by Henry Oliner

Corporate tax cuts are opposed because the company will not spend it as the political brokers wish.  There is no guarantee they will use it to create jobs.  But having a more competitive tax rate may make it more likely that a company will remain or locate in this country. That seems to be at least a first step to creating jobs here.

The opposition points to big corporations that may use the money to buy back stock instead of hiring people.  Most companies do not buy back stock.  It is a fallacy to pick the 100 largest companies and insinuate that the other 1.7 million C corps and 7.4 million partnerships and S-Corps will do the same.

Buy backs, the opposition contends, and driven by corrupt compensation programs that reward executives for driving up the stock price.  Share buybacks are an easy tool to boost bonuses.  I agree that this is a bad compensation system, but fewer and fewer corporations use this system, and the vast majority do not. Warren Buffet and Berkshire Hathaway do not use this in any of their companies.

The bigger reason for buybacks is that uncertainty about tax policy and regulations make capital investment unattractive. Shareholders would prefer to make capital investments for longer term growth, but the risk from uncertainty suppresses such investment.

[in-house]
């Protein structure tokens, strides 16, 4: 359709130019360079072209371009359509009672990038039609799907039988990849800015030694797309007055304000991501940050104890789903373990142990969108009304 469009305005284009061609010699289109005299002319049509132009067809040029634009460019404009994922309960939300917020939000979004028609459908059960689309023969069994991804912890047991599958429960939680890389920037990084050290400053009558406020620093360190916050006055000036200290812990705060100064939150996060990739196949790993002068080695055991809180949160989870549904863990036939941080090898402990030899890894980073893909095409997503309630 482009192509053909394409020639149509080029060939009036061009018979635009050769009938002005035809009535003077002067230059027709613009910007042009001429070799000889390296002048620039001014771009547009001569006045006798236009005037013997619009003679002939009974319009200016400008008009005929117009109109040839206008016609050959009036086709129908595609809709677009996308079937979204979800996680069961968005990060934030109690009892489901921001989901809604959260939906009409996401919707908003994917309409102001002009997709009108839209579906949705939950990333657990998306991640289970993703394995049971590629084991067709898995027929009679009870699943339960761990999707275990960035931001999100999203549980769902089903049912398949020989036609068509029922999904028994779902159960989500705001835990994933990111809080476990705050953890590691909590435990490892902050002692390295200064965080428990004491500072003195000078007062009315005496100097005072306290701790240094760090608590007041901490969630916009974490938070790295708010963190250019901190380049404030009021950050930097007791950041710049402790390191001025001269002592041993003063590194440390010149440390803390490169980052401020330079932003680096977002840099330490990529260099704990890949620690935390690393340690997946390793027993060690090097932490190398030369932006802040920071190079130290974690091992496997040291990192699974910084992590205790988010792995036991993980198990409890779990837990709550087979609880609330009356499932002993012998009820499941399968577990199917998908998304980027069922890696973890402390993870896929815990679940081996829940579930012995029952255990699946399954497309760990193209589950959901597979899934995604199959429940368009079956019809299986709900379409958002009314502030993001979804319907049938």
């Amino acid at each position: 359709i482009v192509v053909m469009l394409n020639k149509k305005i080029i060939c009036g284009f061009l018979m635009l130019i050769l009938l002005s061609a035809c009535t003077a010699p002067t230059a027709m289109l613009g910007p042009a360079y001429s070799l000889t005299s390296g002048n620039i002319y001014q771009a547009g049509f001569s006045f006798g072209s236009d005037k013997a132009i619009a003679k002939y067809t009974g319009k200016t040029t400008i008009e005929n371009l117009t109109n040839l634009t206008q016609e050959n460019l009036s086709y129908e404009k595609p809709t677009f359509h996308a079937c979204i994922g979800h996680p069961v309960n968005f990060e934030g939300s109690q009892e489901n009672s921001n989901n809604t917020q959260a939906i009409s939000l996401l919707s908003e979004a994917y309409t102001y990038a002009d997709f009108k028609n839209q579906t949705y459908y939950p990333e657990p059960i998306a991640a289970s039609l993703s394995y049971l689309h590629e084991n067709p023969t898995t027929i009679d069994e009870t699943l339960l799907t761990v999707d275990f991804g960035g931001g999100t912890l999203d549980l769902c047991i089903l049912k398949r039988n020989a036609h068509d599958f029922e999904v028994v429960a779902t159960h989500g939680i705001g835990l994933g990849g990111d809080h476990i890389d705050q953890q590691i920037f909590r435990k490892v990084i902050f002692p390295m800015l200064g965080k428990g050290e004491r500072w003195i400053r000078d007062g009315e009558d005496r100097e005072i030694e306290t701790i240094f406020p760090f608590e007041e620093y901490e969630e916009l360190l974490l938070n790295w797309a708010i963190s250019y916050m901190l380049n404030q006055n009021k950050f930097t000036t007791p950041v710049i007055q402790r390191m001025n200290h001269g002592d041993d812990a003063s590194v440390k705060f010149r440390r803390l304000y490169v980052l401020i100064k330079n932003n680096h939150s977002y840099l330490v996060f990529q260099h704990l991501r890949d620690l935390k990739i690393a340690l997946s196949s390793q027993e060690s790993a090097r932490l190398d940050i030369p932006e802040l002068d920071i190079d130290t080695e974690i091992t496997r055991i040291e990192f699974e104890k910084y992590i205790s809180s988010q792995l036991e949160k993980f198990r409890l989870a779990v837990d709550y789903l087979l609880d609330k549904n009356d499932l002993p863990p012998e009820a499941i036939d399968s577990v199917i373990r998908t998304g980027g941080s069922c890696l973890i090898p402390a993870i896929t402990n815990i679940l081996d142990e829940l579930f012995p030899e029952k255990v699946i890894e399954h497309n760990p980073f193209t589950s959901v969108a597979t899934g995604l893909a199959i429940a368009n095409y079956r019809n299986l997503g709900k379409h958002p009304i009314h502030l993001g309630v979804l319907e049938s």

Generally, the time to buy back shares is when shares are undervalued, and money is relatively cheap. Money is still cheap, but shares are certainly not undervalued.

I prefer a simpler flatter broader system.  But getting there will be at somebody’s expense, because it means getting rid of many special interest tax breaks.

Why is there a trigger to raise taxes if deficits grow, but not a trigger to cut expenses?

We should focus on all friction costs; taxes are only one.  A better regulatory environment can be as stimulative without increasing deficits.

Simplifying the tax code can reduce the substantial compliance costs companies incur, again, without increasing the deficit. But simplifications will cost special interests the deductions they lobbied so hard to get and they will be very reluctant to relinquish.

In short, there can be no real reform or simplification without winners and losers.  To insinuate otherwise is dishonest, but certainly not surprising.